Tennessee Supreme Court Reverses Trial Court’s Calculation of Attorney Fees and Costs

The Tennessee Supreme Court today reversed a Davidson County trial court’s calculation of attorney fees awarded after dismissal of a contractor’s claim against a Middle Tennessee homeowner.  The Court held that, under Tennessee law, the trial court’s limit on the attorney fee award was error.

In 2017, homeowner Mindy Donovan entered into a contract with Joshua Hastings to renovate parts of her Nashville home.  Ms. Donovan paid Mr. Hastings $130,000 toward the total amount due but was not happy with the quality of the work.  Ultimately, Ms. Donovan sued Mr. Hastings in the Davidson County Chancery Court.

Mr. Hastings filed an answer to Ms. Donovan’s complaint and also filed a countercomplaint alleging Ms. Donovan breached their contract.  He later amended the countercomplaint. The amended countercomplaint had the same breach of contract claim but changed the amount of damages sought.

The trial court granted Ms. Donovan’s motion to dismiss Mr. Hastings’ countercomplaint, and neither party appealed that order.  Later, Ms. Donovan filed a motion for attorney fees under a Tennessee statute, Tennessee Code Annotated § 20-12-119(c), that in certain circumstances allows for limited awards of attorney fees after a claim is dismissed.  Ms. Donovan requested $10,000 in fees and costs.

The trial court granted Ms. Donovan’s request but only awarded attorney fees totaling $3,600.  The trial court held Ms. Donovan could not recover attorney fees for legal work done before Mr. Hastings filed his amended countercomplaint.

Ms. Donovan appealed to the Court of Appeals, which affirmed in a split decision. The majority of the Court of Appeals reasoned that because the claim that was dismissed was contained in the amended countercomplaint, attorney fees could not be awarded for services performed before the amended countercomplaint was filed.  Judge Neal McBrayer dissented on the basis that the statute did not limit the attorney fee award in the way the trial court held.  Since the dismissed breach of contract claim was contained in both the original and amended countercomplaint, Judge McBrayer argued Ms. Donovan should be able to recover fees incurred prior to the date the amended countercomplaint was filed.  Ms. Donovan was then granted permission to appeal to the Tennessee Supreme Court.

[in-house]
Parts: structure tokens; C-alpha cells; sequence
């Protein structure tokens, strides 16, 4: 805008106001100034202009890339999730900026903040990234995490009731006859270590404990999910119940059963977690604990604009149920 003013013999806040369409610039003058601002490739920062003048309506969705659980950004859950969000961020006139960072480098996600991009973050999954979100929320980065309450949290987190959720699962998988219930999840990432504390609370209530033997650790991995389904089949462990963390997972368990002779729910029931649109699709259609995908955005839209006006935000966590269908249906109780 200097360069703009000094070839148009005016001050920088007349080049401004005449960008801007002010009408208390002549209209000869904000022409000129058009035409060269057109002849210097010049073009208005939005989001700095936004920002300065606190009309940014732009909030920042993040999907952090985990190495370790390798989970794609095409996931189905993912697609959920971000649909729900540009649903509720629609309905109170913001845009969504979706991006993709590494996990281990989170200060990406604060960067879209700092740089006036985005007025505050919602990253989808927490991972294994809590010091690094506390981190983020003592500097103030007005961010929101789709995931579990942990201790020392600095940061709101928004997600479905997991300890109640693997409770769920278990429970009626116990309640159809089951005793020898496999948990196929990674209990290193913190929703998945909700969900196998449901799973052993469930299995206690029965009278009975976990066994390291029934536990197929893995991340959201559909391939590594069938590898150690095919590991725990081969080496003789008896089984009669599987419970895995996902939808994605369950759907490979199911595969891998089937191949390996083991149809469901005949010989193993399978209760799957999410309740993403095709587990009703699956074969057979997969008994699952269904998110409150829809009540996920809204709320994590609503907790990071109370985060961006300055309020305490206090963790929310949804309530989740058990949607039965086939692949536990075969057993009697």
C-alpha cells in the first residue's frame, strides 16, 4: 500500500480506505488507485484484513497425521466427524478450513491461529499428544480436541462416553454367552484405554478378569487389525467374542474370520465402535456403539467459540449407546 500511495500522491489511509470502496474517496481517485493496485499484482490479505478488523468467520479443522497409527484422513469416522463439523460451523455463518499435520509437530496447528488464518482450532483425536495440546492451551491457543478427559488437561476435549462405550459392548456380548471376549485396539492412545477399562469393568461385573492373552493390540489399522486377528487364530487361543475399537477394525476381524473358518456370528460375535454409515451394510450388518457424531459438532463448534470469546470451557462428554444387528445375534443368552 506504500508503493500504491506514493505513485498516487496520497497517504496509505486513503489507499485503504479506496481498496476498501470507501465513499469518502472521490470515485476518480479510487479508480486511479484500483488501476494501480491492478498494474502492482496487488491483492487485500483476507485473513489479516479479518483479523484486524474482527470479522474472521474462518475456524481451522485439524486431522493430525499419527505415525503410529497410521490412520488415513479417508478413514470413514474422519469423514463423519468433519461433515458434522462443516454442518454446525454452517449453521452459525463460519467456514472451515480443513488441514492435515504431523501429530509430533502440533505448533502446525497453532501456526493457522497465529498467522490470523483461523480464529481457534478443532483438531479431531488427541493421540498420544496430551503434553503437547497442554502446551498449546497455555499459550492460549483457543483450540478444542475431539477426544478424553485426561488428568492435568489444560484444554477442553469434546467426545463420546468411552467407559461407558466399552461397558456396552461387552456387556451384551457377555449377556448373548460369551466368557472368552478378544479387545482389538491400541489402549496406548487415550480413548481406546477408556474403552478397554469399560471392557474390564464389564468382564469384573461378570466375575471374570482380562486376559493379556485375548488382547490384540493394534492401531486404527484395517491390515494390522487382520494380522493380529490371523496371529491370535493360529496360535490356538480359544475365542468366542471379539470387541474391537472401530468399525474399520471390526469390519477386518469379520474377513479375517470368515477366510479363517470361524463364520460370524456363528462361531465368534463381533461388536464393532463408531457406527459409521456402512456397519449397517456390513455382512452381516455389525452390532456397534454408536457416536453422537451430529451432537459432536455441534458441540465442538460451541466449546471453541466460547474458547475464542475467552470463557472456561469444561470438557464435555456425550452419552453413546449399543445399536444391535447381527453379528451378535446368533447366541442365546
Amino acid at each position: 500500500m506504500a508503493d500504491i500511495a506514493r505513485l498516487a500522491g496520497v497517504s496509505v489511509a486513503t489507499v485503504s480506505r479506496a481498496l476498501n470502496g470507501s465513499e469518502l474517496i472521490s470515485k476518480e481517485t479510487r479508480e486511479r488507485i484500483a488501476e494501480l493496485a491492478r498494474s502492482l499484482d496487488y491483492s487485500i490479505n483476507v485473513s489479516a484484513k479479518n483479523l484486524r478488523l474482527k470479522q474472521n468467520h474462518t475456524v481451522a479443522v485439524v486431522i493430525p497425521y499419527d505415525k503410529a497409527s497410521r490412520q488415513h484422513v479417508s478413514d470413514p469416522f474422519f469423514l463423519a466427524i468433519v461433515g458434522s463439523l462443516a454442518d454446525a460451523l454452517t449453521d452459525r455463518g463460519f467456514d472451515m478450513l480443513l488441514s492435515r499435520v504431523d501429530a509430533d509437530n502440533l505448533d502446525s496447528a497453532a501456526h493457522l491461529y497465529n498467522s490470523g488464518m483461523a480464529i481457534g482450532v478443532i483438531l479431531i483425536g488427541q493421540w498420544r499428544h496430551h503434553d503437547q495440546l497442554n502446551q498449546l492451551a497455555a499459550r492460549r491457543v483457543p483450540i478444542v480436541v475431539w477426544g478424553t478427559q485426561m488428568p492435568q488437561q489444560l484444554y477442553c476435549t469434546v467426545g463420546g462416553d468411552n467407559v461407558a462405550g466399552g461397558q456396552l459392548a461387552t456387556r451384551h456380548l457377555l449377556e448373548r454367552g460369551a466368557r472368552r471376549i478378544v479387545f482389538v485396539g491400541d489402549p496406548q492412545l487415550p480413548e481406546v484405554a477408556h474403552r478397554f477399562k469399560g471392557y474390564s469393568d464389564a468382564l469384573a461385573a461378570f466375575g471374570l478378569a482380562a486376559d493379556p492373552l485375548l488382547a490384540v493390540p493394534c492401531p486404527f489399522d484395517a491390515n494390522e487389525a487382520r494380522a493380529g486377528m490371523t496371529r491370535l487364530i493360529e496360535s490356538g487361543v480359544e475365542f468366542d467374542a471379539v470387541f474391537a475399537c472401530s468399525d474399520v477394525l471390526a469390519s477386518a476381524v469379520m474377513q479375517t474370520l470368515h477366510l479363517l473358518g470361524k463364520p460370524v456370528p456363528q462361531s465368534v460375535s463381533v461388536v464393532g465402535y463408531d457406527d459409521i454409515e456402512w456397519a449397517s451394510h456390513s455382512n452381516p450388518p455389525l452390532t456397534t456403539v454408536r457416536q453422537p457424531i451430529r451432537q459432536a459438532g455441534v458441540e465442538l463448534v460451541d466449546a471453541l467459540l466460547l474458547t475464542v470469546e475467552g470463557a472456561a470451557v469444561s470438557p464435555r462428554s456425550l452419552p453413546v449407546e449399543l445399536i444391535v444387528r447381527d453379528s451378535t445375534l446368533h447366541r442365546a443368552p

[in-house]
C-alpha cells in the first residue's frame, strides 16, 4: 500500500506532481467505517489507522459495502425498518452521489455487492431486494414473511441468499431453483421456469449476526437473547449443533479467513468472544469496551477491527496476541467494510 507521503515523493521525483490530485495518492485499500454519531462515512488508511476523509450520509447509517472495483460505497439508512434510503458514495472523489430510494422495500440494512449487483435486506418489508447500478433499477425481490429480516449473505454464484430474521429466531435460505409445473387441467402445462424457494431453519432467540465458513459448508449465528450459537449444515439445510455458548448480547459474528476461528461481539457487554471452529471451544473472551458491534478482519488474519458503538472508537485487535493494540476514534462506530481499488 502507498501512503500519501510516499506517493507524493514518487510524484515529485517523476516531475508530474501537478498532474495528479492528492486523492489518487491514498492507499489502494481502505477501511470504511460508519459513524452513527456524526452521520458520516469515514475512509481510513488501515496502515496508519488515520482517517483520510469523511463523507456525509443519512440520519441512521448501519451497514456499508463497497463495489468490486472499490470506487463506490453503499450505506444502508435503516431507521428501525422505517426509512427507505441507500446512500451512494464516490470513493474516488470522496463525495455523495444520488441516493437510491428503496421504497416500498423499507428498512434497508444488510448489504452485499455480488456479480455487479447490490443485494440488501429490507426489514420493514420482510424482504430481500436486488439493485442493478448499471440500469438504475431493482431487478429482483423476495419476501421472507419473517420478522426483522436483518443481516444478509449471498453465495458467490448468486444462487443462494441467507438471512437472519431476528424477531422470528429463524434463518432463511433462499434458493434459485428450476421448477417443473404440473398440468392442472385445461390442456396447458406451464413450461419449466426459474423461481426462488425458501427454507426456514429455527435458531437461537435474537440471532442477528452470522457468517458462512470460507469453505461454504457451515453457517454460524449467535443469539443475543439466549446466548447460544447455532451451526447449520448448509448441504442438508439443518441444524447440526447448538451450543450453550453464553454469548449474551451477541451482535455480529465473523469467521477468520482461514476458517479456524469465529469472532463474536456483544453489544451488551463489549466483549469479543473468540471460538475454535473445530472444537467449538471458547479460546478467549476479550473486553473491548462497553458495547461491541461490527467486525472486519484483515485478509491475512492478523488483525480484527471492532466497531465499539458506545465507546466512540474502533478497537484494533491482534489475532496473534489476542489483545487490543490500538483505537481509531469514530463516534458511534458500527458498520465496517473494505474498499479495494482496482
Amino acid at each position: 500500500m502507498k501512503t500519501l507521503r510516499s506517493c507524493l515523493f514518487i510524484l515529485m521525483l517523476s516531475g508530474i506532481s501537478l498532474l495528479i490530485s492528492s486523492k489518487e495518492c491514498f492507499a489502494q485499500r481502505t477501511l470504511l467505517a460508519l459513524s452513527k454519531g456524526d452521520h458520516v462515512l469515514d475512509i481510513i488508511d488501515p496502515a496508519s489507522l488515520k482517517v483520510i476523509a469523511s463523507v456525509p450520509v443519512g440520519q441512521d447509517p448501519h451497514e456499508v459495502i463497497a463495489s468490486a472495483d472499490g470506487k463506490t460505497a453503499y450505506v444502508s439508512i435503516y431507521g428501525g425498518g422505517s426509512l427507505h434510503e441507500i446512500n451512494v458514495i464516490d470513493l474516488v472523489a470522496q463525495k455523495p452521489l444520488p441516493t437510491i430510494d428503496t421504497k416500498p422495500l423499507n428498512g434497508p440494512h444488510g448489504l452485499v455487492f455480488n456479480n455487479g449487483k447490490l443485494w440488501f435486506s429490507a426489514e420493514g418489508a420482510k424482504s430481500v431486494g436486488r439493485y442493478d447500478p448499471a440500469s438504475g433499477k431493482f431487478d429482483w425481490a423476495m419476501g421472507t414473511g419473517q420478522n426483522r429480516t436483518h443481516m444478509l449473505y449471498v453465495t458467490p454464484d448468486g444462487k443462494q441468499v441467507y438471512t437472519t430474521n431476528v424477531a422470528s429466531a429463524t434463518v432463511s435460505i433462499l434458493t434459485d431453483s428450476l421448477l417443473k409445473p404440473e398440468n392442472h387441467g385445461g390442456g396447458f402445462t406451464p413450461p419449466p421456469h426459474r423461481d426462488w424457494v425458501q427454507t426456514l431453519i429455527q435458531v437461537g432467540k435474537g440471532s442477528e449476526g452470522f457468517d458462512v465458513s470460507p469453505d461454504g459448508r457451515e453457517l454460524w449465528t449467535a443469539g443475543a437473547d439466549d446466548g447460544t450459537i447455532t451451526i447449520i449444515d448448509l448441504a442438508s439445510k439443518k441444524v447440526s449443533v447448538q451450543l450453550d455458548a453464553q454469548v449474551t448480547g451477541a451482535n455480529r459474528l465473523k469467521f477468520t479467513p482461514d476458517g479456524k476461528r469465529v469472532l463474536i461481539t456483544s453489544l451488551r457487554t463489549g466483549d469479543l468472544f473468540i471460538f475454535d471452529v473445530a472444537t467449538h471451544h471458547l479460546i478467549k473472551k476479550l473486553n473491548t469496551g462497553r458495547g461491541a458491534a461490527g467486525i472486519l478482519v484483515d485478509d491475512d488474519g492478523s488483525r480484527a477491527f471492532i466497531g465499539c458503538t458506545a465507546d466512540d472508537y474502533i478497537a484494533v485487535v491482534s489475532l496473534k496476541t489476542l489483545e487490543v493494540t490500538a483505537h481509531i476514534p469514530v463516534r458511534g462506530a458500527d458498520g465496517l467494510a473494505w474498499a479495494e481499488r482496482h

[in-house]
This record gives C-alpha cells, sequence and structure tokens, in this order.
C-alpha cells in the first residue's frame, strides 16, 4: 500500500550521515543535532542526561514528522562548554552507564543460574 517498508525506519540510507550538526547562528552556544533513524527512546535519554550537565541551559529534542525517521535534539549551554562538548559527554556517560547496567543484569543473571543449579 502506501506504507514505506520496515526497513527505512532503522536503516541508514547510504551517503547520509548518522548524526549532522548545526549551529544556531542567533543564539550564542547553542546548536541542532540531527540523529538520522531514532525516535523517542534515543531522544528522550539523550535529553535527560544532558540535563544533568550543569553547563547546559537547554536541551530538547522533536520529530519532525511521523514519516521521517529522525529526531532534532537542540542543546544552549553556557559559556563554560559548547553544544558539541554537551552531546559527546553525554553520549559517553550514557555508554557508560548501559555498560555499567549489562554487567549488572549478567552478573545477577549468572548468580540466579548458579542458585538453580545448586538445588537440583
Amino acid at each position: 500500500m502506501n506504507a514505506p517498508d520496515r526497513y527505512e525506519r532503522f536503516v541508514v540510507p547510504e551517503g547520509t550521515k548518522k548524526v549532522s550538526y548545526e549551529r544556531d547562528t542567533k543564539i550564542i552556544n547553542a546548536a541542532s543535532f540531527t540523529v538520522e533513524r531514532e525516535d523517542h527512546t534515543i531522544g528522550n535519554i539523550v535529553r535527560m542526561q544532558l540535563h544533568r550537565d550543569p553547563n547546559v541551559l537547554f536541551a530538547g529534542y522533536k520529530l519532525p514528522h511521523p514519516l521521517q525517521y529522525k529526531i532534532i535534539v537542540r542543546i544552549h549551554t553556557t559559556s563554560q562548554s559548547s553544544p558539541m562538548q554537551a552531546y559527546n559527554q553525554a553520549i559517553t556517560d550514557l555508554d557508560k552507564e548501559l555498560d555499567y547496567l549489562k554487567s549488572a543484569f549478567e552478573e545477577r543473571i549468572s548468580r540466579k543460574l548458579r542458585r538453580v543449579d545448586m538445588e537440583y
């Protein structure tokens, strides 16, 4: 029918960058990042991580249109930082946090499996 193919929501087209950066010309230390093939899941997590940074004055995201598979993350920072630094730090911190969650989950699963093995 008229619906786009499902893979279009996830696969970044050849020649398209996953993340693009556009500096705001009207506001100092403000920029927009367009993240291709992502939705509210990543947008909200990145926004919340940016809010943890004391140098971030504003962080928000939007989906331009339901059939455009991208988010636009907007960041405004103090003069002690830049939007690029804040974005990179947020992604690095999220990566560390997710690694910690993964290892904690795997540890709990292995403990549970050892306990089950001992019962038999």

The Supreme Court reversed.  The Court noted that the history of Tennessee Code Annotated 20-12-119(c) showed that the legislature provided for limited awards of attorney fees to discourage filing claims that have no merit.  The Supreme Court noted that the original countercomplaint had contained the same breach of contract claim; the amendment only changed the amount of damages sought.  The Court said: “The same breach of contract claim remained pending in the proceedings from the time the original countercomplaint was filed until the trial court granted Ms. Donovan’s motion to dismiss the amended countercomplaint.”  It held that it was more consistent with the purpose of the statute, discouraging baseless claims, to allow litigants to recover attorney fees dating back to when the dismissed claim was filed.

For this reason, the Court reversed the trial court and the Court of Appeals. It held Ms. Donovan could recover attorney fees for legal services done before Mr. Hastings filed the amended countercomplaint.

To read the unanimous opinion in Mindy Donovan v. Joshua R. Hastings, authored by Justice Holly Kirby, go to the opinions section of TNCourts.gov.